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Framework for Stakeholder Inclusion in the Technology Planning Process


The Framework for Stakeholder Inclusion in the Technology Planning Process aims to help institutional leaders cultivate inclusive educational technology selection and adoption processes by making stakeholders a core part of strategic planning. This resource was created by CoAction Learning Lab Community Partners to illuminate key considerations of three stakeholder groups — students, learning facilitators, and technology leaders — and recommends ways to incorporate their perspectives and needs throughout your own process.

Understanding a community’s evolving needs is core to serving it, and necessitates an open dialogue. Yet, a lack of stakeholder involvement is cited as one of the top reasons why technology initiatives in higher education fail. “All too often, the technology department of a college or university initiates a technology project — and obtains funding for it — without involving administration, faculty, staff, students, and others who will potentially be affected by the outcomes of the technology project.”2

“It is important to me that I have a say in the technology …because this technology has the ability to shape my future in so many ways both academically and professionally…. For the most part, technological changes are being made for the student, so I should have a voice in these changes. How successful would a company be if they didn’t listen to their customers? The students are the customers and the technology leaders are the company. The connection between these two groups is so important to ensure the most successful future for educational technology.”

-Carly Siegle, Penn State Student, 2019

Best practices from the fields of higher education, information technology governance, and business suggest that stakeholder inclusion is vital in and beyond educational technology decision-making processes.3 This insight, combined with the CoAction Learning Lab’s core values, form the foundation for the approach featured here.

The CoAction Learning Lab’s core values (bolded below), many of which may be shared by your institution, call for stakeholder inclusion in the following ways:

Innovation Culture and Leadership
Institutions must foster a culture of innovation by supporting new initiatives from ideation to execution and engaging in ongoing strategic planning.
Authentic and responsible innovation necessitates a culture that values genuine engagement and thoughtful action. You set the stage for an innovation-conducive culture by recognizing and fostering the leadership of others, and approaching students, faculty, instructional designers, and unit technology leaders as peers in the co-creation of your institution’s future.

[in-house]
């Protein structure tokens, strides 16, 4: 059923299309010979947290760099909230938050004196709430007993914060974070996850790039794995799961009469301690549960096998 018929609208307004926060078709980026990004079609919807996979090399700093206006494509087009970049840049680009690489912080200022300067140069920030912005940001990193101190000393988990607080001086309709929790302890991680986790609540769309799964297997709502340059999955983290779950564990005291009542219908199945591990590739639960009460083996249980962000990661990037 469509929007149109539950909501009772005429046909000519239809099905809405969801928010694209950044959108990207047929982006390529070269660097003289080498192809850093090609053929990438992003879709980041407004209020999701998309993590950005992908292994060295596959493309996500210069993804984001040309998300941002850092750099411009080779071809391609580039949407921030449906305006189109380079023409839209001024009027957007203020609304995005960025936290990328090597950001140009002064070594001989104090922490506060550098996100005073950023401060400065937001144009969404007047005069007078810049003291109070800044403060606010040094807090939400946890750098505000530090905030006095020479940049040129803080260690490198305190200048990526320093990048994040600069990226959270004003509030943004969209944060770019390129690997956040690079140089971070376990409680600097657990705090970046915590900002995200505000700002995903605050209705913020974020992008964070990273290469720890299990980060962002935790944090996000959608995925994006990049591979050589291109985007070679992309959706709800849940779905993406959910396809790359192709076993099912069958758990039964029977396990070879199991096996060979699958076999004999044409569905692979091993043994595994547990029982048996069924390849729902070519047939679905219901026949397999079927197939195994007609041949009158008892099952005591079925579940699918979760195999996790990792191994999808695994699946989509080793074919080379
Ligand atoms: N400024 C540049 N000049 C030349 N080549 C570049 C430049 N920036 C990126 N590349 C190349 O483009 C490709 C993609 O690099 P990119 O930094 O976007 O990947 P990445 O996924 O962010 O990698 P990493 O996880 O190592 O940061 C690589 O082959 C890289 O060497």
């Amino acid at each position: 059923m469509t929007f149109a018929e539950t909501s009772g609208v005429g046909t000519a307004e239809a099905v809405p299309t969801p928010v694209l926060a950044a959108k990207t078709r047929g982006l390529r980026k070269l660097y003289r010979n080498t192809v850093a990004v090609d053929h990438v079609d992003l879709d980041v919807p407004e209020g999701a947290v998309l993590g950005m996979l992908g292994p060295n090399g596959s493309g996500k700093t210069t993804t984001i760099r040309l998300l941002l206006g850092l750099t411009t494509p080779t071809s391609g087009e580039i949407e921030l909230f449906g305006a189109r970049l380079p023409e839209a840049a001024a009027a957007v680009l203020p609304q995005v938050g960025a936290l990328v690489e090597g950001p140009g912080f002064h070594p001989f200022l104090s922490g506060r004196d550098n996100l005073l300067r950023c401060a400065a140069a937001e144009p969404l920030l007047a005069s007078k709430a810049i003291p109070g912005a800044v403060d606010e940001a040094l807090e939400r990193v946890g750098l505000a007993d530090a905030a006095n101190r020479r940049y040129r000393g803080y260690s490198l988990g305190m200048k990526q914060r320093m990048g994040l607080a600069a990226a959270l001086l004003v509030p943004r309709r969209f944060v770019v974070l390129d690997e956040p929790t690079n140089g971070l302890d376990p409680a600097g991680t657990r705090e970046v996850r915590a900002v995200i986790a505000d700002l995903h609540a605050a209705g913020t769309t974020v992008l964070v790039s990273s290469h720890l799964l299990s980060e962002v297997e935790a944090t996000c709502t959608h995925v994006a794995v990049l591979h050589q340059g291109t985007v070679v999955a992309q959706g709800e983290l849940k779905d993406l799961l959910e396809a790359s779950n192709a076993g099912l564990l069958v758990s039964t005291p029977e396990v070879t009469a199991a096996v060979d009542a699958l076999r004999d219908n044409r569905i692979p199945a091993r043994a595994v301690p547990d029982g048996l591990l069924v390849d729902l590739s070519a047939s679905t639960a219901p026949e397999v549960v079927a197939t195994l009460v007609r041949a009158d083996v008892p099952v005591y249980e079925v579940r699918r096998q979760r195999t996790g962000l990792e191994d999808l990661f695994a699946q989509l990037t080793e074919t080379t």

Digital Fluency
To meet the demands of and invent the future workforce, institutions must deepen faculty and students’ intuitive capacity to navigate, collaborate, and create in digital spaces, as well as develop an understanding of their responsibilities as global digital citizens.
By embedding students and learning facilitators early in the decision-making process, you create space for them to understand and help define approaches to use technologies meaningfully.

Effective Digital Pedagogies
Faculty and instructors must receive support from administrators to dedicate time and resources to augment their pedagogies to encompass digital technologies and practices.
Educators and learning designers are on the front lines; they must be able to integrate emerging tools into existing pedagogies and be on solid footing to create both new tools and pedagogies.

Student-Centered Learning
A flexible, forward-thinking approach to curriculum design and delivery puts students at the center and ensures that learners receive an education that is relevant in today’s world.
Putting students and their learning at the center necessitates understanding and reflecting their needs in and through the technology selected. This value encourages empowering students to be designers of their own learning (and the associated technology).

Inclusivity and Access
Global diversity must be celebrated through inclusive pedagogical practices that support a wide breadth of learner backgrounds and needs, with access to affordable digital technologies, open resources and credentialing methods.
This approach strives to make educational technology decisions more inclusive of the perspectives, needs, and experiences of all users. It is this value that motivates the CoAction Learning Lab in producing this resource.

Communities and Partnerships
To break down higher education silos, robust digital communities must be architected in which institutions continuously gain insights into best practices from shared exemplars.